Spreadsheet Best Practices

I gave a webinar recently on tools and tips for data management. While many of the themes I spoke about have been covered here previously (though you should really check out the webinar slides – they’re awesome), I realized that I have never written about spreadsheets on the blog. Let’s rectify that.

The big thing to know about spreadsheets is that best practices emphasize computability over human readability; this is likely different from how most people use spreadsheets. The focus on computability is partly so that data can be ported between programs without any issue, but also to avoid capturing information solely via formatting. Formatted information is not computable information, which defeats the main purpose of using a spreadsheet. It’s better to have a clean table that is computable in any program than to have a spreadsheet that looks nice but is unusable outside of a particular software package.

With computability in mind, here are a few best practices for your spreadsheets:

  1. Spreadsheets should only contain one big table. The first row should be variable names and all other rows data. Smaller tables should be collapsed into larger tables whereever possible.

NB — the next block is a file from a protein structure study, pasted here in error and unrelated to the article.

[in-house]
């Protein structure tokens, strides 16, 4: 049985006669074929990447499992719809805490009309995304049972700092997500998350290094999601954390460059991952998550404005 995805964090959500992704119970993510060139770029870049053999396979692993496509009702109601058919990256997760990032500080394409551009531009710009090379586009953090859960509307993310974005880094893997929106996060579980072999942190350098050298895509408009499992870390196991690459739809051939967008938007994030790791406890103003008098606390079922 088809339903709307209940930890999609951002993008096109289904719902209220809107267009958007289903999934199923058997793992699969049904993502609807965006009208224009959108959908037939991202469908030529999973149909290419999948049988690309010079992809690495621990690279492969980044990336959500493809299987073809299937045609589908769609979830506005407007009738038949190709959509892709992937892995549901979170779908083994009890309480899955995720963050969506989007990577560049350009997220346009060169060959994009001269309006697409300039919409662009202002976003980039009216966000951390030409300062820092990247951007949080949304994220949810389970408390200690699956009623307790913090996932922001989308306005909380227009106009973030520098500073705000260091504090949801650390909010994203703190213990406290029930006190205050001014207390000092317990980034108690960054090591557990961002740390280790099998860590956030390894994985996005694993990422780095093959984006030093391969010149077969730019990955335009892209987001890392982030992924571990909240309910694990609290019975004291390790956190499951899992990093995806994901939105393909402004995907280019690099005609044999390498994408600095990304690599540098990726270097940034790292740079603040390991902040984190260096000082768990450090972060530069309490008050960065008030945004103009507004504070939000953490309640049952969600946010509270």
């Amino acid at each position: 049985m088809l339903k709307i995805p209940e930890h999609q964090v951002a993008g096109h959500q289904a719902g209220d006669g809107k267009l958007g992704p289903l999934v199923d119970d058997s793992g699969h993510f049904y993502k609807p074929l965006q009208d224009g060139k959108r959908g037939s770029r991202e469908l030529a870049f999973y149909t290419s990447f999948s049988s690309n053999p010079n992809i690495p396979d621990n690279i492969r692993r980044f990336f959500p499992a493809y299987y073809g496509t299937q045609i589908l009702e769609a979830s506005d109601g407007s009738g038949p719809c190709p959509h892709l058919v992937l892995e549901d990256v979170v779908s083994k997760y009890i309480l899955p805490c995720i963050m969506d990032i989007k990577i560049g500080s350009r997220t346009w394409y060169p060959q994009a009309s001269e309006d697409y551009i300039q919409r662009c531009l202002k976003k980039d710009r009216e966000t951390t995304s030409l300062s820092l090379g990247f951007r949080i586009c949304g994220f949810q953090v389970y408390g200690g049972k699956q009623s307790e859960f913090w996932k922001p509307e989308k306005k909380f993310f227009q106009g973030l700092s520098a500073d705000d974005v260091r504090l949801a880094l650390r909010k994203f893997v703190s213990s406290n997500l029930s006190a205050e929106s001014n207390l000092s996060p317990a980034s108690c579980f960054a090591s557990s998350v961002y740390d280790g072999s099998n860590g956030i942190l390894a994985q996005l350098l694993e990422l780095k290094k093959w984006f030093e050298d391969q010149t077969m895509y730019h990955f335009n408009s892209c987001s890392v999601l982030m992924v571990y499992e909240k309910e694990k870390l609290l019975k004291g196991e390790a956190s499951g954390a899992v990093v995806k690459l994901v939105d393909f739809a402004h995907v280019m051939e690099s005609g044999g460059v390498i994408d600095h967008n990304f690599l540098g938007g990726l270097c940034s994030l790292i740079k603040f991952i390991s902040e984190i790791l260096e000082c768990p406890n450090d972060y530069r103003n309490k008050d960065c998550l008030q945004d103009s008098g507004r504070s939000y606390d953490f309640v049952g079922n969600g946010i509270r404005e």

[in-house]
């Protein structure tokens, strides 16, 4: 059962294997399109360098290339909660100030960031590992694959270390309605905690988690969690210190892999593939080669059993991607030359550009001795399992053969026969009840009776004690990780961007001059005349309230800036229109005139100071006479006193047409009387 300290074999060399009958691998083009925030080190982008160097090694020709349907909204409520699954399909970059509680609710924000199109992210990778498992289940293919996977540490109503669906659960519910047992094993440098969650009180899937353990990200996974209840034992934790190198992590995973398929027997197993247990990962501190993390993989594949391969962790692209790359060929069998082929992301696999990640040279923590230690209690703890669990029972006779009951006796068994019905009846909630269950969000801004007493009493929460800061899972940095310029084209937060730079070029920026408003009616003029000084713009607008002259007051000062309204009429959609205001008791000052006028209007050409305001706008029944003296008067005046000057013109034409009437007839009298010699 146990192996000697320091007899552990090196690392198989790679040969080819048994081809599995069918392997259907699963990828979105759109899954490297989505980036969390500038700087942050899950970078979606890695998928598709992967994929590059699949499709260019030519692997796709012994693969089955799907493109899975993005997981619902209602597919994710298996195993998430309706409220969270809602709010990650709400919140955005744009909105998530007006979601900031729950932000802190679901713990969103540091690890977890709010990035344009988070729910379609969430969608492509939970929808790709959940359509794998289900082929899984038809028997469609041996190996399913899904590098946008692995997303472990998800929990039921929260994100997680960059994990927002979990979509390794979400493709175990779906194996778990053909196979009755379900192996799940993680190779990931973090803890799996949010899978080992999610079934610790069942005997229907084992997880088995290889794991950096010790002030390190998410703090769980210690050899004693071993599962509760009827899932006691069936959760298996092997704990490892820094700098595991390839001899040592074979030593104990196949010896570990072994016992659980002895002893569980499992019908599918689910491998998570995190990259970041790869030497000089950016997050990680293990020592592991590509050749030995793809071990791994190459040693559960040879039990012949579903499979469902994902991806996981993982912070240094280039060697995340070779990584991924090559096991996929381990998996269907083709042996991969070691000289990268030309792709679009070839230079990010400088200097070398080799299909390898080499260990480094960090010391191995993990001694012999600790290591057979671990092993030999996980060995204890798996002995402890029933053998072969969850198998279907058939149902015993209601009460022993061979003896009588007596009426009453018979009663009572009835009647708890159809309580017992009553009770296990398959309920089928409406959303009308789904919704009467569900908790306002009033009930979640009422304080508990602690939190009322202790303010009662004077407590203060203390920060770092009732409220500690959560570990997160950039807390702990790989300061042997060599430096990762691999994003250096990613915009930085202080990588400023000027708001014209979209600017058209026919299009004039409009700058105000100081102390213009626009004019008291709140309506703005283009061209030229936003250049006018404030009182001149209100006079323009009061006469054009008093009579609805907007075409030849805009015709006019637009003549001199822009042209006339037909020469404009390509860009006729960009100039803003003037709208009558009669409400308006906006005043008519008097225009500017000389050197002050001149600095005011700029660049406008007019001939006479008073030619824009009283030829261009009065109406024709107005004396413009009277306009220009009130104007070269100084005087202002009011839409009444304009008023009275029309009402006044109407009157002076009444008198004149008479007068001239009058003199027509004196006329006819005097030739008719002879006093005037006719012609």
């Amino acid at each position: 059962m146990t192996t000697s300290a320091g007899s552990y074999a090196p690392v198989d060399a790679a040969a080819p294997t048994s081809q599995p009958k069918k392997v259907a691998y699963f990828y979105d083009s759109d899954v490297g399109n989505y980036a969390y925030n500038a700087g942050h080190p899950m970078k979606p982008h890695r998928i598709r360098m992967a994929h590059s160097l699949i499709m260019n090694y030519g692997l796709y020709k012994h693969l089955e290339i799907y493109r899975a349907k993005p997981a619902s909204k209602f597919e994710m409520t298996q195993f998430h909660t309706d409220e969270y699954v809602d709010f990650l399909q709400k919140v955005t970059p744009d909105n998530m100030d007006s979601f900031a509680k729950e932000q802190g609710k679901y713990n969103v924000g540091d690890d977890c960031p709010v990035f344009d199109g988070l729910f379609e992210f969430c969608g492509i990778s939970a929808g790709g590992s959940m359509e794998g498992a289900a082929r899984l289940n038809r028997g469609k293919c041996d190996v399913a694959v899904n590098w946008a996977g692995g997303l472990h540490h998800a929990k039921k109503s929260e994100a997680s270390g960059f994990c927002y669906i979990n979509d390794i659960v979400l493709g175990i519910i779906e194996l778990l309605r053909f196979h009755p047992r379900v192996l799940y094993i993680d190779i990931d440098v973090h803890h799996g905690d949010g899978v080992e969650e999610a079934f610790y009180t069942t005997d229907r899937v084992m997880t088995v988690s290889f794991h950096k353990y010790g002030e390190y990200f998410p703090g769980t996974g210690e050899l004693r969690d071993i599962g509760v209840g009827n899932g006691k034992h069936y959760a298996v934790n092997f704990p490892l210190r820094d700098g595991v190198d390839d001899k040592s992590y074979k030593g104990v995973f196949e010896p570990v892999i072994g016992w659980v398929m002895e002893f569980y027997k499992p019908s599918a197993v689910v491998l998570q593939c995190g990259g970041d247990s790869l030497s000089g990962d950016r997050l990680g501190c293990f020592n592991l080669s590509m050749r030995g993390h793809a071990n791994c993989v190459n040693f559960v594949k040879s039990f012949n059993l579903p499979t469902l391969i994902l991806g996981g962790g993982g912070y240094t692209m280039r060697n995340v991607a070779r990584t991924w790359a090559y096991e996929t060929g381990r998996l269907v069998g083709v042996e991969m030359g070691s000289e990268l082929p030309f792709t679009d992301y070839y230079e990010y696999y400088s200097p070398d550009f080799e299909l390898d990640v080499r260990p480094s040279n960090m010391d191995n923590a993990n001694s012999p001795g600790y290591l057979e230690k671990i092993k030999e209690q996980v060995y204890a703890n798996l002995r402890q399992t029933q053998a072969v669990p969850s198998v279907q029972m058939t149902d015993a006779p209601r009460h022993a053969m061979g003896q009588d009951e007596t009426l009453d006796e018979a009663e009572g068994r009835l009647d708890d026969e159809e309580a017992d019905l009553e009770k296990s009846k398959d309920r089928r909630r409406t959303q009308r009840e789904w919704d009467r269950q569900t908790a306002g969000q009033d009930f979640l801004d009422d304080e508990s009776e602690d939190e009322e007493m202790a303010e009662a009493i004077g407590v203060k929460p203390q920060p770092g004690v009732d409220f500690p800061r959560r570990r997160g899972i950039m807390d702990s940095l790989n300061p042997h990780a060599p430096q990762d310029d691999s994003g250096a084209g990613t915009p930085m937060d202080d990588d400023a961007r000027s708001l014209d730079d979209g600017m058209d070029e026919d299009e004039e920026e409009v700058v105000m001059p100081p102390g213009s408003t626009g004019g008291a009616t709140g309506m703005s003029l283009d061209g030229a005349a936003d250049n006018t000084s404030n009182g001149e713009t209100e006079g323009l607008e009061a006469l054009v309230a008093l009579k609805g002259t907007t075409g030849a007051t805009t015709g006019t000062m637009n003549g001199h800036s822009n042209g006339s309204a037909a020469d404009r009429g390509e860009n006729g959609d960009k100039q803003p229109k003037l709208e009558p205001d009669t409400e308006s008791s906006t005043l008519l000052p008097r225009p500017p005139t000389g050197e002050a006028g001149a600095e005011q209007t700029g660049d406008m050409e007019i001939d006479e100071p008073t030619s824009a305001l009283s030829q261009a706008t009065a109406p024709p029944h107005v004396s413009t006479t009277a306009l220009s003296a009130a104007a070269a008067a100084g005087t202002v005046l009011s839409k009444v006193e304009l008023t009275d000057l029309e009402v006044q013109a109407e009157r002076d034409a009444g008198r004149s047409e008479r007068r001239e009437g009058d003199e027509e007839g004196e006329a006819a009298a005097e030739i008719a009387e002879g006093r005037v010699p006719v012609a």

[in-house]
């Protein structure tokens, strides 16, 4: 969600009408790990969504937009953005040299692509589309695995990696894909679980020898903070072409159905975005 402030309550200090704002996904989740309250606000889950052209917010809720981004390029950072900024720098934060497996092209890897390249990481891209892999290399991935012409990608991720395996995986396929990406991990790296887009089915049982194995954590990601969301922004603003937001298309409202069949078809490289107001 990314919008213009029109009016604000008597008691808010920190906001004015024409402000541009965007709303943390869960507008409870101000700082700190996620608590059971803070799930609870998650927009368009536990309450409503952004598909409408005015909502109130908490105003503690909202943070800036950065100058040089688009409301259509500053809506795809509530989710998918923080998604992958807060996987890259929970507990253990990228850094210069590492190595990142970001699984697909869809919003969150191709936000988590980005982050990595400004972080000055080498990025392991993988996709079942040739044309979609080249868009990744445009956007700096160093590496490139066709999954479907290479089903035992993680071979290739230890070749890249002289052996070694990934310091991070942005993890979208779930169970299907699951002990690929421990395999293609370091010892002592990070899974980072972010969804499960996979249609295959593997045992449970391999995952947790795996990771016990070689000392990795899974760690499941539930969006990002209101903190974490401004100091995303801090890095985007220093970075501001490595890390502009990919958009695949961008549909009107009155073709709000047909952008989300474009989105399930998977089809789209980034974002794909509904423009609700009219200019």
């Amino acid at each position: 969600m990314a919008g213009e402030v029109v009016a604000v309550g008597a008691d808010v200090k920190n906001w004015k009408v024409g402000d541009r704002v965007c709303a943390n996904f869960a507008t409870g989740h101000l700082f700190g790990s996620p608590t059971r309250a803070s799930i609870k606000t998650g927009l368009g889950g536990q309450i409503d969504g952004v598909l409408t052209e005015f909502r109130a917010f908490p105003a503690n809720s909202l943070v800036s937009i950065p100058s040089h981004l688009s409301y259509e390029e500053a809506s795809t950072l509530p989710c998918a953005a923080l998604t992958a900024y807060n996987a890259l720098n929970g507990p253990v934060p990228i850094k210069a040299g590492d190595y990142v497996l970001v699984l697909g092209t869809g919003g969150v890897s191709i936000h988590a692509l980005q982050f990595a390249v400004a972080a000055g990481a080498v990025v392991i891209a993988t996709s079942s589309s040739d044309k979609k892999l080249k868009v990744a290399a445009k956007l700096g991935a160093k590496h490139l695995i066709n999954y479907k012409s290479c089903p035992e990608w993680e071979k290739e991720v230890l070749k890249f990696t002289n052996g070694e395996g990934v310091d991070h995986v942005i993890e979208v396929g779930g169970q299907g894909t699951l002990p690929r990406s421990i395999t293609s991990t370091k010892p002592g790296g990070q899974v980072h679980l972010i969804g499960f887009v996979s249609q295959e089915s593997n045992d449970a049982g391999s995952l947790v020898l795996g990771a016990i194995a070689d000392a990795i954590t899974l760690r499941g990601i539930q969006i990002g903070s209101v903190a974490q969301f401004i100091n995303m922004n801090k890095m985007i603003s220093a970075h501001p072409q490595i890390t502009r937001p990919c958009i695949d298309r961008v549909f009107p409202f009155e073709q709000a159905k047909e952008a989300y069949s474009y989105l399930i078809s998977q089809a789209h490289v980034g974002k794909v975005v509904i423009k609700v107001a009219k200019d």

2. Kick graphs and other non-data items out of your spreadsheet tables. If you’re in Excel, move them to a separate tab.
  3. Keep documentation to a minimum in the spreadsheet. (This is where data dictionaries come in handy.)
  4. Differentiate zero from null.
  5. Remove all formatting and absolutely NO MERGED CELLS. Add variables as necessary to encode this information in another way.

If you follow these rules, you should create spreadsheets that are streamlined and can easily move between analysis programs.

Such portability is important for two reasons. First, there are many great data analysis tools you may want to leverage but they probably won’t import messy spreadsheet data. Second, there are issues with research’s ubiquitous Excel; for example, a recent study showed Excel-related gene errors in up to one fifth of supplemental data from top genomics journals, not to mention the fact that Excel is known to mangle dates. It’s therefore best to keep your options open and your data as neutral as possible.

I hope you use these best practice to streamline your spreadsheet data to take maximum advantage of it!